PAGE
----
BINGHAMTON, N.Y. - Even as Southold baseball team's season came to an end in heartbreaking fashion, the Settlers didn't sulk afterward. They refused to let a frustrating conclusion overshadow a brilliant year.

"Wasn't disappointing," sophomore Dylan Clausen said about his team's 21-3 season, which came on the heels of a 4-11 season. "We're Final Four."

Schaghticoke Hoosic Valley turned two 10th-inning errors by Southold into two runs in its 2-0 win in a Class C semifinal at Binghamton University yesterday. Senior Alex Poliwoda, who went 9 1/3 innings and allowed two unearned runs, seven hits and two walks with one strikeout, was charged with the loss. But that doesn't speak to his performance.

"I've been coaching him for four years," Southold's Michael Carver said, "and that's the best game I ever saw him throw. Hands down. He's got a lot to be proud of."

Perhaps the most impressive aspect of Poliwoda's 116-pitch effort was his ability to do it without the strikeout.

For how overwhelming Poliwoda's stuff was, Hoosic Valley's John Rooney was lights out. The Hofstra-bound senior threw 10 scoreless innings, allowing five hits and striking out 12. He improved to 35-0 in his high school career.

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"He had everything going," Clausen said.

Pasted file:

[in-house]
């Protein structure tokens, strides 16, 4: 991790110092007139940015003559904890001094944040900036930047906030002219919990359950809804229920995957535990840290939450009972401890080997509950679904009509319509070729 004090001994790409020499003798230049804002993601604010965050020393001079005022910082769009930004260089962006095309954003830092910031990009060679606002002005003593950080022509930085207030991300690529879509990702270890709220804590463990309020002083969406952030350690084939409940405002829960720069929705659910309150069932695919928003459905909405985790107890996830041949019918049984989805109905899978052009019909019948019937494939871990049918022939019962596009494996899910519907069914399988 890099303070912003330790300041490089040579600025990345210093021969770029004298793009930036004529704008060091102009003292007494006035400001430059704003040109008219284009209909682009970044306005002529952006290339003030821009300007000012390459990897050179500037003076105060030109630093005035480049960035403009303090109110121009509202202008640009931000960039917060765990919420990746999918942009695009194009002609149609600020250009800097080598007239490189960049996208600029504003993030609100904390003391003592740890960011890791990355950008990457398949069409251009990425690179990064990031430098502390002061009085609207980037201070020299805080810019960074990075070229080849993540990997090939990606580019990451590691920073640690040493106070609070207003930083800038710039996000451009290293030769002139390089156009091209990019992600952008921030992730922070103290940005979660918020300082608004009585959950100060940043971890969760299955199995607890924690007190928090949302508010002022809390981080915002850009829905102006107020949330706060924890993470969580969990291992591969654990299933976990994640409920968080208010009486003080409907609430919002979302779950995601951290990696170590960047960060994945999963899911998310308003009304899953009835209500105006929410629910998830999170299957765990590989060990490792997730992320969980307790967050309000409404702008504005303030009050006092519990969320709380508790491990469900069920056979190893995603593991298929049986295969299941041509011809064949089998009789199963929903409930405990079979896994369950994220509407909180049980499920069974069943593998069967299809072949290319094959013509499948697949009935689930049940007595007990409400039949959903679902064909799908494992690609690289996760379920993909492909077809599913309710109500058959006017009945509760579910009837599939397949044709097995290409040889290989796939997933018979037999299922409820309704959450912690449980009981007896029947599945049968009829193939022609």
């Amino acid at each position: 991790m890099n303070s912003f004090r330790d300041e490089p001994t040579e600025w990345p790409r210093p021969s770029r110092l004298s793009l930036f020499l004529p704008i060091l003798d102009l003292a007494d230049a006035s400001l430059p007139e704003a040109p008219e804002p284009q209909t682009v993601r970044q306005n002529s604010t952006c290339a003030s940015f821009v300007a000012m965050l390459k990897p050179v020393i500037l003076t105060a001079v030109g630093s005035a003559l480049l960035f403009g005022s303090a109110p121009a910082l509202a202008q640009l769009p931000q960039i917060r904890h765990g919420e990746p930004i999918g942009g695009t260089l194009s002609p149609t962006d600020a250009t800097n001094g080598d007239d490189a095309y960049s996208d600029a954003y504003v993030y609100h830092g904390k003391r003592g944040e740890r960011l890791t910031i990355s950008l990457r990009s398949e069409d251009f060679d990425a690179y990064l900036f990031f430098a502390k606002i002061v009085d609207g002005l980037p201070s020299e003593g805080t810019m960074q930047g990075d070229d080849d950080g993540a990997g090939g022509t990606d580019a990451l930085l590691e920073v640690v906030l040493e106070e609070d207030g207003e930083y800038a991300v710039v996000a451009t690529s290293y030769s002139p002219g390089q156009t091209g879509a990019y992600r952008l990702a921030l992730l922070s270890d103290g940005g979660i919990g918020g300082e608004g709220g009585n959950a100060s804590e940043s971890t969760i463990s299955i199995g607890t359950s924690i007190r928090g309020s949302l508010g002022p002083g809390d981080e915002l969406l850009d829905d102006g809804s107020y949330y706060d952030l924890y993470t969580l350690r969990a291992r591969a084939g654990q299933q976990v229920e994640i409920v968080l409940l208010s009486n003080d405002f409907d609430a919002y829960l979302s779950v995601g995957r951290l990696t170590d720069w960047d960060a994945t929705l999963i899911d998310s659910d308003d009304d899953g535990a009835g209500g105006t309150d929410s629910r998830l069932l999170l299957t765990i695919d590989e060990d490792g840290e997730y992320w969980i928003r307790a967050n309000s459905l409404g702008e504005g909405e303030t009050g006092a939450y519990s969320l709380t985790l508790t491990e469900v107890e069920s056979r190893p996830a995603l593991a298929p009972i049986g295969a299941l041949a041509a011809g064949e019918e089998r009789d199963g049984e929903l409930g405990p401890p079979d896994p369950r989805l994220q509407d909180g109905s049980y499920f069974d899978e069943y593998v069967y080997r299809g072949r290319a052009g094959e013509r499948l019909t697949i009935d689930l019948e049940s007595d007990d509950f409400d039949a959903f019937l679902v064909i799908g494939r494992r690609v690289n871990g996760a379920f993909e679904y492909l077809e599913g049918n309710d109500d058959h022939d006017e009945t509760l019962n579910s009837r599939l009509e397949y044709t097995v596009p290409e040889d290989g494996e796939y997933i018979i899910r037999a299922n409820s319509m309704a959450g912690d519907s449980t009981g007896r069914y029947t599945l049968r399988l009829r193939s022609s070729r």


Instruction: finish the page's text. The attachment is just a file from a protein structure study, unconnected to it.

In the 10th, Jimmy Burnell reached on Mathew Cardi's fielding error. Burnell stole second and scored on Matt Espey's bunt in the next at-bat after catcher Sean Moran committed a throwing error. Jared Morello singled two batters later, driving in Espey and knocking out Poliwoda.

"We had three errors but that doesn't show how hard we worked," Poliwoda said. "Our defense was stellar today."

Clausen led off the fifth with a double, but was thrown out at third after Rooney faked a pickoff throw to second and centerfielder Joseph Saporita acted as if he was chasing it down in right-center.

"I think our whole team bought it," Clausen said.

The Settlers loaded the bases in the ninth, but couldn't score.

This marked the first time Southold advanced to the state tournament.

"It's something to be proud of," Poliwoda said. "Something I'll always remember throughout my whole life."